Rogue traders versus value-at-risk and expected shortfall

VAR and ES are ineffective to deter rogue trading

Shortfall

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John Armstrong and Damiano Brigo show that, in a Black-Scholes market, value-at-risk and expected shortfall are irrelevant in limiting traders’ excessive tail risk-seeking behaviour, as modelled by Kahneman and Tversky’s S-shaped utility. The authors argue that to have effective constraints one can introduce a risk limit based on a second, but concave, utility function

In this article, we aim to analyse how classic risk measures such as value-at-risk and expected shortfall (ES) fare in limiting excessive tail risk-seeking behaviour in market players. We will model excessive tail risk-seeking behaviour using Kahneman and Tversky’s S-shaped utility (Kahneman & Tversky 1979). For example, S-shaped utility is naturally suited to modelling the behaviour of a trader who cares only about their pay packet and not about the overall loss of the bank, once the latter defaults. A traditional concave utility function would fail to reflect the limited liability of traders.

We point out, via a payoff optimisation approach, that a trader may optimise expected S-shaped utility in the presence of budget constraints regardless of VAR or ES constraints, in the sense that the optimal expected S-shaped utility without VAR or ES constraints will be exactly the same as that with VAR or ES. VAR and ES are thus ineffective in limiting rogue traders. This is particularly important when we consider ES was officially endorsed and suggested as a risk measure by the Basel Committee in 2012 and 2013, partly for its ‘coherent risk measure’ properties (Artzner et al 1999; Acerbi & Tasche 2002).

We then hint at a solution to the problem: it will be enough to introduce a risk limit based on a second utility function, a traditional concave utility, for the expected concave utility constraint to be effective in curbing excessive tail risk-seeking behaviour. Indeed, for this concave utility-based risk constraint the optimum will not be the same as in the case without constraint. We do not prove the result in this article, instead referring the reader to Armstrong & Brigo (2017). The proof given there relies on the ideas used by Hardy and Littlewood to prove their inequality on symmetric decreasing rearrangements (Hardy et al 1952).

In this article, we limit our analysis mostly to the Black-Scholes-Merton case (Black & Scholes 1973; Merton 1973), since this is a benchmark model for derivatives valuation and allows us to state our case without excessive mathematical infrastructure and within a familiar setting. However, our result is much more general, and the general theory relies on a result that is similar to the theory of rearrangements behind the Hardy-Littlewood inequality (see Armstrong & Brigo 2017). This is not needed or used here, however, as in this article we use more direct techniques that allow us to avoid such complicated machinery. The result is thus more immediate. The general result follows the same line of research as earlier contributions to behavioural finance, prospect theory and portfolio choice, which we will now review.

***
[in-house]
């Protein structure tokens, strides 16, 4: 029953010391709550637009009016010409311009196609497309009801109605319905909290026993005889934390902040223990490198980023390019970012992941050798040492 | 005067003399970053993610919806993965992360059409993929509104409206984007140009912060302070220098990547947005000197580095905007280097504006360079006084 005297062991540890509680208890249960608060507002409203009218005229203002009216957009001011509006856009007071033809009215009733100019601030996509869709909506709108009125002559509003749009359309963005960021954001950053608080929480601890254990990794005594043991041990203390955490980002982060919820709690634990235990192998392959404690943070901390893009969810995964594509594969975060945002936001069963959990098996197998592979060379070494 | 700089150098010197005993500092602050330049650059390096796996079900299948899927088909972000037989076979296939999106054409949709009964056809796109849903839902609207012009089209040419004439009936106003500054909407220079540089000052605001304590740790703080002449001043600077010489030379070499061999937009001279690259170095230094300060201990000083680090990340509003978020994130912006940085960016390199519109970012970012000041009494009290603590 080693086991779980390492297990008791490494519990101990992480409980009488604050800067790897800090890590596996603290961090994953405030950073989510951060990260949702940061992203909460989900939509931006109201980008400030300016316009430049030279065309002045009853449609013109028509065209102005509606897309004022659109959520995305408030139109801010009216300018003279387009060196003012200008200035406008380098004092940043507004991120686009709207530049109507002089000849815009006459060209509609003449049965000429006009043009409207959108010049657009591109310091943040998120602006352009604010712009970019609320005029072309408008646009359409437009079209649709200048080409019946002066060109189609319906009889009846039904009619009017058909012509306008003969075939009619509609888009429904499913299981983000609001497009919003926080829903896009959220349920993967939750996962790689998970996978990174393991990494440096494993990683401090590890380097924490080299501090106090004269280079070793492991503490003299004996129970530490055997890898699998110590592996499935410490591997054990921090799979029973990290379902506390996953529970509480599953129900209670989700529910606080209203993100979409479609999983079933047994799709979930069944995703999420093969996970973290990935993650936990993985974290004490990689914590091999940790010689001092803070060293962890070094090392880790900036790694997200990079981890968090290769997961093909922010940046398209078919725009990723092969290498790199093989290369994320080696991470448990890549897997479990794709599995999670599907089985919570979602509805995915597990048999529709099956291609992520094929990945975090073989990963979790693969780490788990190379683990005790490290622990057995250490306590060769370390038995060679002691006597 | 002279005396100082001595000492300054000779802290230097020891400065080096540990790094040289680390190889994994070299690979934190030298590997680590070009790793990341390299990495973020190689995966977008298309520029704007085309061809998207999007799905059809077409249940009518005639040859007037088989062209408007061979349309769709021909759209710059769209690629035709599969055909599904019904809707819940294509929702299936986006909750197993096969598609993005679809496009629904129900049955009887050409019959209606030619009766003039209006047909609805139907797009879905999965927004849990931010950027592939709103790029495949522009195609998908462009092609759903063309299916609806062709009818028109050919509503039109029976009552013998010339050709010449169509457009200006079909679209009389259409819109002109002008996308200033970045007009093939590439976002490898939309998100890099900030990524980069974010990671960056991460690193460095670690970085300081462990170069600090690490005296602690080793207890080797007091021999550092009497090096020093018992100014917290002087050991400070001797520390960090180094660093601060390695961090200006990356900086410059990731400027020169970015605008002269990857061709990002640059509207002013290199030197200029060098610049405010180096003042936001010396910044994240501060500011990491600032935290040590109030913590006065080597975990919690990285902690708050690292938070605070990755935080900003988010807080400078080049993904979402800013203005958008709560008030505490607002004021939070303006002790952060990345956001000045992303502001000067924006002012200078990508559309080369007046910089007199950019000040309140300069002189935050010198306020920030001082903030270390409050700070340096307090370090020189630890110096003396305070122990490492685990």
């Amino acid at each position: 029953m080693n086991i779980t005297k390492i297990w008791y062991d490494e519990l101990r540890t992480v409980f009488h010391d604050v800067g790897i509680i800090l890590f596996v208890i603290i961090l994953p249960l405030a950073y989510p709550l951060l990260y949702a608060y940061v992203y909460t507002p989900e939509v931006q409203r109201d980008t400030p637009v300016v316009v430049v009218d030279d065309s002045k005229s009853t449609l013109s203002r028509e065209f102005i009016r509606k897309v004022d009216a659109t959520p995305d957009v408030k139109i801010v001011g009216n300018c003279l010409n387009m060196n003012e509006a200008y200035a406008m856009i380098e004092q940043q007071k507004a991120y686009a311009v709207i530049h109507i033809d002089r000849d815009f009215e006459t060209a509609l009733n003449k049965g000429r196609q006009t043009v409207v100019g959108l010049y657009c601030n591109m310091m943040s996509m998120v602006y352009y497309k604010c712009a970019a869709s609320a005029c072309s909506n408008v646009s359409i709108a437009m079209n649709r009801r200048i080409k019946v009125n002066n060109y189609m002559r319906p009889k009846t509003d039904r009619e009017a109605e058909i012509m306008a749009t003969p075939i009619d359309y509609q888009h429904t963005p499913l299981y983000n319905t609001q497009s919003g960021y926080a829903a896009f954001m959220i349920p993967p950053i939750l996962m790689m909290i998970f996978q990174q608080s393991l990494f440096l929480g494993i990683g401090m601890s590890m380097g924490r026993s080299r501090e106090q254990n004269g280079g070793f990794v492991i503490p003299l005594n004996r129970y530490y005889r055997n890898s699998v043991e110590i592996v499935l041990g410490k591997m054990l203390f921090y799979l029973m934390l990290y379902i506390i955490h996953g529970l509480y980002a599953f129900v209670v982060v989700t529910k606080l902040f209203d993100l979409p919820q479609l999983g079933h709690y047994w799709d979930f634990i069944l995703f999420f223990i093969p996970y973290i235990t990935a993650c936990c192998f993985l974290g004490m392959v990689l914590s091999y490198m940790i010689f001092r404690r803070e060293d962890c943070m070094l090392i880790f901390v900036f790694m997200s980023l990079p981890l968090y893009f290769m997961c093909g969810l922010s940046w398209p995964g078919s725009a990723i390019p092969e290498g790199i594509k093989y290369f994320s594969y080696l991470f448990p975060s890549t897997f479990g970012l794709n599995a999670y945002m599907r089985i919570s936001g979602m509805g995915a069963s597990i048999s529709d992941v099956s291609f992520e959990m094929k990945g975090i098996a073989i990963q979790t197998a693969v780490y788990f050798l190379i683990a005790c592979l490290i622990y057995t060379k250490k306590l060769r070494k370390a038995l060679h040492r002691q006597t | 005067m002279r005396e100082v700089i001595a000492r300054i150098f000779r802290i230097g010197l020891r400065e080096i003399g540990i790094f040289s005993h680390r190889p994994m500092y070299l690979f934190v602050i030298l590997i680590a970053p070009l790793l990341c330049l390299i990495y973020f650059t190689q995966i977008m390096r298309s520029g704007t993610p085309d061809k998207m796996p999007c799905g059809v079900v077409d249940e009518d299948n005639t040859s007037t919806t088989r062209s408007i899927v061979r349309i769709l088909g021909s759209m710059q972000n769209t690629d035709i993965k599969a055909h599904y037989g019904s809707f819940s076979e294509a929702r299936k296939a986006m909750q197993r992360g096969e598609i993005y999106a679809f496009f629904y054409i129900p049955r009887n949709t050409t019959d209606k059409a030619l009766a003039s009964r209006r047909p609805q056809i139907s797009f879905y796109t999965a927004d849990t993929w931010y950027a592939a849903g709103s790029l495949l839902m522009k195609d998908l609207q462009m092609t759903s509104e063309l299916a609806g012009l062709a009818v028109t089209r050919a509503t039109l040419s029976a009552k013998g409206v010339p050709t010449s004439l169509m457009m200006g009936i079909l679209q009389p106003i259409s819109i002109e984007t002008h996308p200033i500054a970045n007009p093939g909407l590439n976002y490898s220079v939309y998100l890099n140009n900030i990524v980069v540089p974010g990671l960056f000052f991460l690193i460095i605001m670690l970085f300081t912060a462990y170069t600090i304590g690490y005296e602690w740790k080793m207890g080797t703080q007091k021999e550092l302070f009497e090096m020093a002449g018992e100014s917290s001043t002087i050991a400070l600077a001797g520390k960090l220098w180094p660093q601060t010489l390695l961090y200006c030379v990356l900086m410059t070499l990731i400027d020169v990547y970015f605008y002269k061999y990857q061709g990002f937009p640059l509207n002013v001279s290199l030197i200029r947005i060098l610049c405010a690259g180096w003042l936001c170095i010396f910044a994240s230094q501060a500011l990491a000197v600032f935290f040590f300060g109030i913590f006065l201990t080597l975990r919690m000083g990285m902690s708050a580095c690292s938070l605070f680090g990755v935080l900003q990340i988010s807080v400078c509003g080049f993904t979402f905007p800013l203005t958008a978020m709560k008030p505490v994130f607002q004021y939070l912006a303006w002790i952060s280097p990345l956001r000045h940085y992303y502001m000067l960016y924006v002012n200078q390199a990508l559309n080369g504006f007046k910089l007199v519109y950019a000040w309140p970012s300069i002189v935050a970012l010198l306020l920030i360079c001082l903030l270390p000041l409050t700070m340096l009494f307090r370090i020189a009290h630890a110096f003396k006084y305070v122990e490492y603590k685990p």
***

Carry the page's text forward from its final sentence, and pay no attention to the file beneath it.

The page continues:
Expected utility maximisation under risk measure and budget constraints was considered in Basak & Shapiro (2001), but only under standard utility assumptions, and not an S-shaped utility in particular. In that paper, it is shown that a market player forced by a VAR constraint to reduce portfolio losses in some states would finance these reduced losses by increasing portfolio losses in costly states where the terminal state price density is large. As such states already have the lowest terminal portfolio value for the unconstrained problem, the VAR constraint ends up fattening the left tail of the terminal portfolio distribution. This leads to an increased probability of extreme losses. In Cuoco et al (2008), it is shown that VAR constraints play a better role when, as is done in practice, the portfolio VAR is re-evaluated dynamically by incorporating available conditioning information. Again, this is done under standard utility, and S-shaped utility is not considered.

Prospect theory has been studied in relation to risk measures and portfolio choice in a series of papers (Jin & Zhou 2008; Zhou 2010; He & Zhou 2011; He et al 2015). These tackle problems similar but not equivalent to the problem we consider here. Jin & Zhou (2008); He & Zhou (2011), for example, do not study risk constraint in optimising S-shaped utilities (with distortions), while in He et al (2015) the problem closest to our own is a problem in which expected returns are optimised but expected utility is not. Still, these papers find connections with rearrangements, use law-invariant portfolio optimisation and employ techniques and proofs that deal with and solve a wide range of behavioural finance problems that are similar to those in this article and in our more general paper (Armstrong & Brigo 2017).

The Black-Scholes market